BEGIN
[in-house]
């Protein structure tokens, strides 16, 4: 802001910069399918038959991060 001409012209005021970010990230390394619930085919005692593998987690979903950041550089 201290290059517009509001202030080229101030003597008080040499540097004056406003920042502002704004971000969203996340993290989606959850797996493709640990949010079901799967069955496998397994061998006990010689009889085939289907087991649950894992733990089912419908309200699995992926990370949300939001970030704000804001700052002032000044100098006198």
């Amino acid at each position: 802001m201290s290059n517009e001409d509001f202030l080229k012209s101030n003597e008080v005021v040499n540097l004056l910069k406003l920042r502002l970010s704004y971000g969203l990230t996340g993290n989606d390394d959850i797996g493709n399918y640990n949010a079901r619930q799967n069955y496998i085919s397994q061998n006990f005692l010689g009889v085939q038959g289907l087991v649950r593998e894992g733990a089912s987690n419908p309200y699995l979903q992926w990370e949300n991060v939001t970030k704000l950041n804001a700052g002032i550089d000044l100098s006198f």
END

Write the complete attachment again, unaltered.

[in-house]
């Protein structure tokens, strides 16, 4: 802001910069399918038959991060 001409012209005021970010990230390394619930085919005692593998987690979903950041550089 201290290059517009509001202030080229101030003597008080040499540097004056406003920042502002704004971000969203996340993290989606959850797996493709640990949010079901799967069955496998397994061998006990010689009889085939289907087991649950894992733990089912419908309200699995992926990370949300939001970030704000804001700052002032000044100098006198």
């Amino acid at each position: 802001m201290s290059n517009e001409d509001f202030l080229k012209s101030n003597e008080v005021v040499n540097l004056l910069k406003l920042r502002l970010s704004y971000g969203l990230t996340g993290n989606d390394d959850i797996g493709n399918y640990n949010a079901r619930q799967n069955y496998i085919s397994q061998n006990f005692l010689g009889v085939q038959g289907l087991v649950r593998e894992g733990a089912s987690n419908p309200y699995l979903q992926w990370e949300n991060v939001t970030k704000l950041n804001a700052g002032i550089d000044l100098s006198f």